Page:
The world is perturbed by China’s unilateral decision to curtail Hong Kong’s autonomy as the controversial National Security Law all but establishes the brutal regime of the Chinese Communist Party in the city of Hong Kong. The US is thinking of placing sanctions against China while the United Kingdom has offered visas to Hongkongers who are looking to escape the city as China has come under increasing international pressure over its actions in Hong Kong. Just 65 km away from Hong Kong, lies the tiny Macau, which was earlier besieged by the Chinese Communist Party but hardly anyone noticed as at that time, the world was living under the bubble of ‘Peaceful Rise of China’.
Macau, just like Hong Kong, also has the “One Country, Two Systems” in place and is one of the most prosperous regions in the world. While Hong Kong was an erstwhile British territory which was handed over to China in 1997, Macau was a Portuguese territory which was handed back to China in 1999 under the “One Country, Two Systems”. This principle grants autonomy to Hong Kong and Macau.
Just like Hong Kong, the people of Macau don’t elect its chief executive. The Chief Executive is elected by a Beijing backed 400 member panel who then acts as a loyal lapdog of the CCP. Macau which measures just 31 square kilometres and is home to little over 600,000 people records the third highest GDP per capita in the world.
Hong Kongers vociferously protested against the controversial national security legislation as previous attempts to introduce the legislation in 2003 was met with protests and was subsequently withdrawn. Through this legislation, Beijing plans to stop mass protests by banning acts of treason, secession and subversion which would effectively signal the end of the “one country, two systems” principle which China had promised to the UK when it took over the reigns of Hong Kong in 1997 and pledged to keep the city semi-autonomous until 2047.
Macau which willingly introduced the bill in 2009, has a far less stringent national security bill as compared to Hong Kong perhaps because Macau has willingly subjected to the throngs of the CCP, unlike Hong Kong, which has constantly challenged the rule of the CCP.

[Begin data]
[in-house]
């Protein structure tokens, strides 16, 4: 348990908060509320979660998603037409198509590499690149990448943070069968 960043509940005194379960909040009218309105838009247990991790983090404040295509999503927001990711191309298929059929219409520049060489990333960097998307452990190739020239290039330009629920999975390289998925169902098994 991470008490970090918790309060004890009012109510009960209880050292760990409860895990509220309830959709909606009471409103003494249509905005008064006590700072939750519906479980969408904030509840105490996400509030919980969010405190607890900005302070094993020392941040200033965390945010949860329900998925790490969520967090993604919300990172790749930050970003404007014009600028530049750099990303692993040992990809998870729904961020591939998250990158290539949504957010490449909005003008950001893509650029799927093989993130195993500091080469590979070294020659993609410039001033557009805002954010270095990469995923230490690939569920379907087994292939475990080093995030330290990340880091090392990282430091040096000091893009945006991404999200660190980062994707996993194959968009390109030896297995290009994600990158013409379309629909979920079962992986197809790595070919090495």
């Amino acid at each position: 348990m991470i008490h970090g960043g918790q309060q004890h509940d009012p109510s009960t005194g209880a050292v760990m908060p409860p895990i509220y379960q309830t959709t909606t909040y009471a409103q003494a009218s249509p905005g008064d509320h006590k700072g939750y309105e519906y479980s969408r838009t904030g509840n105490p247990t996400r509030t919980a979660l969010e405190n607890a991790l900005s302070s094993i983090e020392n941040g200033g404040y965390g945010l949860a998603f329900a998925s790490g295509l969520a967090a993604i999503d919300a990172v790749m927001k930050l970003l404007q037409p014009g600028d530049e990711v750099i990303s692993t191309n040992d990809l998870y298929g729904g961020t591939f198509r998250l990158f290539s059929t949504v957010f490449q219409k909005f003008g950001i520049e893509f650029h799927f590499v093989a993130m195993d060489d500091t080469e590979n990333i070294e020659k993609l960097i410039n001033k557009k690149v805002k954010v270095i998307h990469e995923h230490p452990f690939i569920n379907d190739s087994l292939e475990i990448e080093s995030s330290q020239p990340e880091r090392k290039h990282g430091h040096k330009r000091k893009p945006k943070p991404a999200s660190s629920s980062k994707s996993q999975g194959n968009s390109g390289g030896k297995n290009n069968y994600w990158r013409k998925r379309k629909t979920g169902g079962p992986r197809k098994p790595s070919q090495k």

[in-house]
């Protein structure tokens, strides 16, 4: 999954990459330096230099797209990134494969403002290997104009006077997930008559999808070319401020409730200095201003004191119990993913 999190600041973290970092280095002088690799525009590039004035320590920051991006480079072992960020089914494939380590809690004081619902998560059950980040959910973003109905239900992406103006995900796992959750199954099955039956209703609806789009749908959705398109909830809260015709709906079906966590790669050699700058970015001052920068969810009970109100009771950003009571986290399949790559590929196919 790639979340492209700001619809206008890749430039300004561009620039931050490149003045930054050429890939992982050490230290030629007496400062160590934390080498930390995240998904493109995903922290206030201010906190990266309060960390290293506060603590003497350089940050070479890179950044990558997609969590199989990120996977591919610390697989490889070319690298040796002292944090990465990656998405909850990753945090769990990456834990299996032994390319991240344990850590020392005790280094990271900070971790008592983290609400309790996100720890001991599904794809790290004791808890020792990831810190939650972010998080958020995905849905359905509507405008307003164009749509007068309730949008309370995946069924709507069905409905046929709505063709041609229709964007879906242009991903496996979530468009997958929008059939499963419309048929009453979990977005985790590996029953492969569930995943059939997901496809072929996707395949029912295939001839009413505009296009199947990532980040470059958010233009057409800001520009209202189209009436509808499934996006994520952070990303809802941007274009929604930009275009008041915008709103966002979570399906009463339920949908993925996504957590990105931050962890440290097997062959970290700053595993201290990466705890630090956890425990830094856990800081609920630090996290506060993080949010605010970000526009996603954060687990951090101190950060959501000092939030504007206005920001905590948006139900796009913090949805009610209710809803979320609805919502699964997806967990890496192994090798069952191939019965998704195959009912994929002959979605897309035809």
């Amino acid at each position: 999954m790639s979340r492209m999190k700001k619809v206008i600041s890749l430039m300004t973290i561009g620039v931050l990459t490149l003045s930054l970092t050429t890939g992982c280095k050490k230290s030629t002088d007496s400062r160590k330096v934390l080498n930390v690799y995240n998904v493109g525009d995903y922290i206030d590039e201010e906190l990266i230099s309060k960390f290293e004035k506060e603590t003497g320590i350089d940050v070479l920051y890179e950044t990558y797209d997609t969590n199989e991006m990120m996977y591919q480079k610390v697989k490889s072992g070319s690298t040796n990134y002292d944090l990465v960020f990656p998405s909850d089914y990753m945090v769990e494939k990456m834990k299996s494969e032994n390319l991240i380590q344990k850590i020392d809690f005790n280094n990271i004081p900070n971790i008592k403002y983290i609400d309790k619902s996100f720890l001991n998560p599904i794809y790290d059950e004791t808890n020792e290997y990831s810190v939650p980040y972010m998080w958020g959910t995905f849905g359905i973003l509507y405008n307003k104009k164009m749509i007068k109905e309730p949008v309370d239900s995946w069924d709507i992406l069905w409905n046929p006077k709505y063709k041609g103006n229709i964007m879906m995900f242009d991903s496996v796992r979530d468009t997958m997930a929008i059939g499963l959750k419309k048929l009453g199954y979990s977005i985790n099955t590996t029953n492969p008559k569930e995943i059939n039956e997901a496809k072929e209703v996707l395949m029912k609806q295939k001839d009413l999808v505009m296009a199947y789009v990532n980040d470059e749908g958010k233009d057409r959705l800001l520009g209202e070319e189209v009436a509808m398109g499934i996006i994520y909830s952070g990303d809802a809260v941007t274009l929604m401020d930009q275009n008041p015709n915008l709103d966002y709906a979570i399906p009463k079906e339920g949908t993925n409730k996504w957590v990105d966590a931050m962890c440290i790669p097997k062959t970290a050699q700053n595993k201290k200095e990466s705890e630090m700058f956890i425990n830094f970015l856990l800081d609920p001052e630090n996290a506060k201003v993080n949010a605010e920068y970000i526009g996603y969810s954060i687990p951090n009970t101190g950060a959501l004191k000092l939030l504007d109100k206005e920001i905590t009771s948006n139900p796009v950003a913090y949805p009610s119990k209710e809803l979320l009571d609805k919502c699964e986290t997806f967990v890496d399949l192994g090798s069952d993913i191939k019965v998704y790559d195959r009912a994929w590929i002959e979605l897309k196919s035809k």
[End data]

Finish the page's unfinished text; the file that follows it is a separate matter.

The global financial hub, Hong Kong has a population of 7 million whose futures have now been grown into a state of quandary after national security legislation. Hong Kong will now have a dedicated mainland agency to ensure the bill is enforced and oversee the region’s national security in tandem with the three CCP officials appointed by Xi Jinping.
However, Macau doesn’t have any dedicated CCP official or a mainland agency to oversee its national security with Macau’s leader chairing a national security commission comprising local officials since the last couple of years.
Unlike in Macau, the CCP’s national security law for Hong Kong, allows the central government to exercise jurisdiction if cases involve “complicated situations” of meddling by foreign forces; or when national security is under “serious and realistic threats” – which effectively means that the dissenters of the regime can be extradited to the mainland.
While in Macau non-violent acts do not constitute secession, in Hong Kong’s version of the bill, even acts like raising flags is considered promoting secession as under Article 20 of the law, secession covers acts to separate from China “whether by force or threat of force”. Whereas, in Macau if one is charged with secession, evidence must be presented that individual indulged in violence or “grave illegal acts” like crimes against life or crimes involving the use of nuclear energy and firearms.
Macau’s Chief Executive Edmund Ho Hau-wah in the past has stated that peaceful demonstrations or writing articles critical of the Central government won’t warrant punishment under the national security law. However, that doesn’t seem to be the case in Hong Kong as even before the law journalists from international media houses were harassed and interrogated after they wrote pieces critical of the CCP.
In Hong Kong, in grave cases of offences like terrorism, secession, subversion and collusion with foreign and external forces would amount to life imprisonment whereas in Macau, the same offences carry a sentence carry a sentence of up to 25 years.
Worryingly, under Article 38 of Hong Kong’s national security law the new rules will also apply to foreigners apart from the residents. There is no such provision in Macau’s version of the national security law.
Macau isn’t a worry for China as the region not only has willingly submitted itself to the CCP in return for economic prosperity as in 2018, the Macau government handed out approximately $1,246 to its permanent residents as a part of its wealth sharing programme, but is also inundated with people from the mainland. Almost half of Macau’s present day residents are immigrants from the mainland, hence the pro-China tilt and an absence of any dissent whatsoever.
One of the other reasons behind the CCP’s takeover of Hong Kong is the pearl river delta megacity. Now renamed as the “Greater Bay Area” (GBA), the CCP envisions the area will emerge as a rival to urban areas such as New York, San Francisco, and Tokyo.
The GBA is one the verge of completion and aims to integrate Hong Kong, Shenzhen and Guangzhou. The three cities have a combined populations of 71 million and GDP of a whopping $1.5 trillion.
Since the last 10 years, various infrastructure projects have been completed in the cluster as the CCP aims to make Hong Kong and Macau into a seamless zone. Macau was never a problem, but Hong Kong was a constant thorn. The rapid steps taken to strip Hong Kong from its autonomy can be due to the Greater Bay Area.
While no one batted an eye when Macau fell, the world is waking up to Hong Kong’s imminent fall. Only time will tell whether the world will allow China to go scot-free.